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The Richest Man in Babylon
A Money Book Summary

The Richest Man in Babylon, by George S. Clason, 160 pp..  (Also available in Audio)

Originally written in the 1920's, this beloved classic has sold millions and just keeps on selling. What's the appeal? The delightful story format, set in ancient Babylon, makes otherwise dry financial concepts come to life. 

Bansir has distinguished himself as a fine chariot-maker. Yet, he has no money. He decides to seek the wisdom of his old friend Arkad, who's known far and wide for his great wealth.  As youth, they were financial equals. Bansir assumed that fortune had simply looked more favorably upon Arkad. Arkad replies,

"If you have not acquired more than a bare existence in the years since we were youths, it is because you either have failed to learn the laws that govern the building of wealth, or else you do not observe them." (p. 10)

Thus, Arkad shares "the laws that govern the building of wealth" in the story of his own rise to riches. 

The premise: "Lo, money is plentiful for those who understand the simple rules of its acquisition." (p. iii)

The Wisdom: 

1. Seek the advice of the wise

"Counsel with wise men. Seek the advice of men whose daily work is handling money." (p. 20)

"Seek to associate thyself with men and enterprises whose success is established that thy treasure may earn liberally under their skillful use and be guarded safely by their wisdom and experience." (p. 85)

2. Start thy purse to fattening

"I found the road to wealth when I decided that...a part of all I earned was mine to keep.... It should be not less than a tenth no matter how little you earn.... Pay yourself first." (pp. 13,14)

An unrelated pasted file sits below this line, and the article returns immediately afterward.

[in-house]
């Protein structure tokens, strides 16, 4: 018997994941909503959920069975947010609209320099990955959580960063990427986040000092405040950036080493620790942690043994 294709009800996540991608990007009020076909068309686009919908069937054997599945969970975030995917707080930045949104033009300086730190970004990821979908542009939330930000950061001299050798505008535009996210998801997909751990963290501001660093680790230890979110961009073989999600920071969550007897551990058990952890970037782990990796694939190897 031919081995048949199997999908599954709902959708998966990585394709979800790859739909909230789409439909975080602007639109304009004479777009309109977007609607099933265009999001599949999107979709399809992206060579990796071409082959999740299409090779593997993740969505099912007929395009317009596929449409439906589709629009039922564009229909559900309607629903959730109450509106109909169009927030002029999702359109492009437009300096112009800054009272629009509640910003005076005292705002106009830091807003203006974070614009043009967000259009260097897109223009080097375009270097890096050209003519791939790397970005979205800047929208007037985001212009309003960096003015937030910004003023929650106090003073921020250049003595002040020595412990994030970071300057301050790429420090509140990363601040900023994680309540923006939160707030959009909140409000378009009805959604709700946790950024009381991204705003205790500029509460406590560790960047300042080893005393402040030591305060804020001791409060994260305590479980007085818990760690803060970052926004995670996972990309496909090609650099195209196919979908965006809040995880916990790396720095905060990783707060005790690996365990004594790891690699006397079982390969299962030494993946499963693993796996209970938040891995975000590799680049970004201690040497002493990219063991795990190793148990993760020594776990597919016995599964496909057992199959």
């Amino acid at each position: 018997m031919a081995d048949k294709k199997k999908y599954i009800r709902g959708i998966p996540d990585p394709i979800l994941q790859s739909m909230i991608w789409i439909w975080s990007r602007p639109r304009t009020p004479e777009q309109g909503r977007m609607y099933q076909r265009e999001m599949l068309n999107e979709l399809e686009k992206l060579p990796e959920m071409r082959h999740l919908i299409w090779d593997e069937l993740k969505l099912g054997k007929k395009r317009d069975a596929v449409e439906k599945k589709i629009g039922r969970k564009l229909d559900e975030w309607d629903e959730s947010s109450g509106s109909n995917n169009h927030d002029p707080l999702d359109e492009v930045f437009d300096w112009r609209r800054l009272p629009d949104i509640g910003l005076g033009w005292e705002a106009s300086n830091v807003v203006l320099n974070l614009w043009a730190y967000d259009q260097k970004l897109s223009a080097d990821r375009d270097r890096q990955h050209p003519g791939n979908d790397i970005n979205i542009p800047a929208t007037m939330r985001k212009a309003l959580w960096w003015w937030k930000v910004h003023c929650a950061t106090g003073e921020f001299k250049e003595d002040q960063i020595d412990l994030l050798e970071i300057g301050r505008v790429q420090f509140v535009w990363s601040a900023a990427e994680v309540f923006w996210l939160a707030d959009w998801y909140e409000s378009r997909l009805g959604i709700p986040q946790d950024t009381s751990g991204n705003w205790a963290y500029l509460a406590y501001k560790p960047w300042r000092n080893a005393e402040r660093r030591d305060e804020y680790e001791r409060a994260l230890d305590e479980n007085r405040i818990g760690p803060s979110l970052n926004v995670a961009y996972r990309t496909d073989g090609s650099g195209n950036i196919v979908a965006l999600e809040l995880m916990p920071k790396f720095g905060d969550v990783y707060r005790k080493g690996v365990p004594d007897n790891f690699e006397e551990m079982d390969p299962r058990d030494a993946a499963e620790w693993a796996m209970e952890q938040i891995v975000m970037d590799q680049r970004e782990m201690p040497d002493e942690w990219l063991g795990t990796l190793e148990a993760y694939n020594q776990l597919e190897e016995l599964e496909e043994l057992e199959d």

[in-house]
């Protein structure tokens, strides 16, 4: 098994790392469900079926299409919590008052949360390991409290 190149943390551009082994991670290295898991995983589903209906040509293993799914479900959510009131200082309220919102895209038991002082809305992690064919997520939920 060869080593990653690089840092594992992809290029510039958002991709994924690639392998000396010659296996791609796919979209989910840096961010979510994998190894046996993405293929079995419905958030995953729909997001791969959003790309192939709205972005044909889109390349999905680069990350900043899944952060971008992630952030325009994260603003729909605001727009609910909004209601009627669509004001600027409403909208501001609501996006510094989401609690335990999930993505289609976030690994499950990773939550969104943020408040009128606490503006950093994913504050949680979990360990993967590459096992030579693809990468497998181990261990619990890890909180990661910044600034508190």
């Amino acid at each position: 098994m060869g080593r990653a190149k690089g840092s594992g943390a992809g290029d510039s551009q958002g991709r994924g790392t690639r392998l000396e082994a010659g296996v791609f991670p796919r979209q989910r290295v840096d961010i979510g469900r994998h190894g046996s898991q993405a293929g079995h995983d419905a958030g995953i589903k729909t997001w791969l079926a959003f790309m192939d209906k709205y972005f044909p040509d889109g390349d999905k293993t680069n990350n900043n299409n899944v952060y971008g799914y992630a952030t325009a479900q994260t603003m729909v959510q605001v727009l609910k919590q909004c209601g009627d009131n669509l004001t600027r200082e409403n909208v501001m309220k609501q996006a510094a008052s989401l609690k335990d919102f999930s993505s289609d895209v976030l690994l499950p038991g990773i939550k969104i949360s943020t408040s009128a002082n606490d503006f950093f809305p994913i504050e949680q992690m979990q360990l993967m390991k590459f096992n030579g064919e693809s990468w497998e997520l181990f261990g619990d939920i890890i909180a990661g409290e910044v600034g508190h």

3. Control thy expenditures

"Now I will tell thee an unusual truth about men and sons of men. It is this: That what each of us calls our 'necessary expenses' will always grow to equal our incomes unless we protest to the contrary." (p. 29)

4. Make thy gold multiply

"Every gold piece you save is a slave to work for you. Every copper it earns is its child that also can earn for you. If you would become wealthy, then what you save must earn, and its children must earn, that all may help to give to you the abundance you crave." (p. 14)

5. Guard thy treasures from loss

"...behind the impregnable walls of insurance, savings accounts and dependable investments, we can guard ourselves against the unexpected tragedies that may enter any door and seat themselves before any fireside." (p. 90)

6. Make of thy dwelling a profitable investment

"I recommend that every man own the roof that sheltereth him and his."

7. Insure a future income

"...invest thy treasure with greatest caution that it be not lost. Usurious rates of return are deceitful sirens that sing but to lure the unwary upon the rocks of loss and remorse." (p. 20)

8. Increase thy ability to earn

"Opportunity is a haughty goddess who wastes no time with those who are unprepared." (p. 18)

"...cultivate thy own powers, to study and become wiser, to become more skillful, to so act as to respect thyself." (p. 41)

"...I urge all men to be in the front rank of progress and not to stand still, lest they be left behind." (p. 41)

9. Beware of unwise debt

"...hopeless debt is like a deep pit into which one may descend quickly and where one may struggle vainly for many days. It is a pit of sorrow and regrets where the brightness of the sun is overcast and night is made unhappy by restless sleeping." (p. 80)

10. Help the less fortunate 

"...have compassion upon those who are injured and smitten by misfortune and aid them within reasonable limits. He must do deeds of thoughtfulness to those dear to him." (p. 41)

"Nothing revolutionary here," you might complain. True, it's just ageless principles of finance. But how many of us can put these principles into life? Arkad did. By reading this book, we see how he applied these principles in ancient Babylon. Somehow, seeing the principles of wise money management applied in a long lost culture , we see more clearly how to build wealth in our own culture.  

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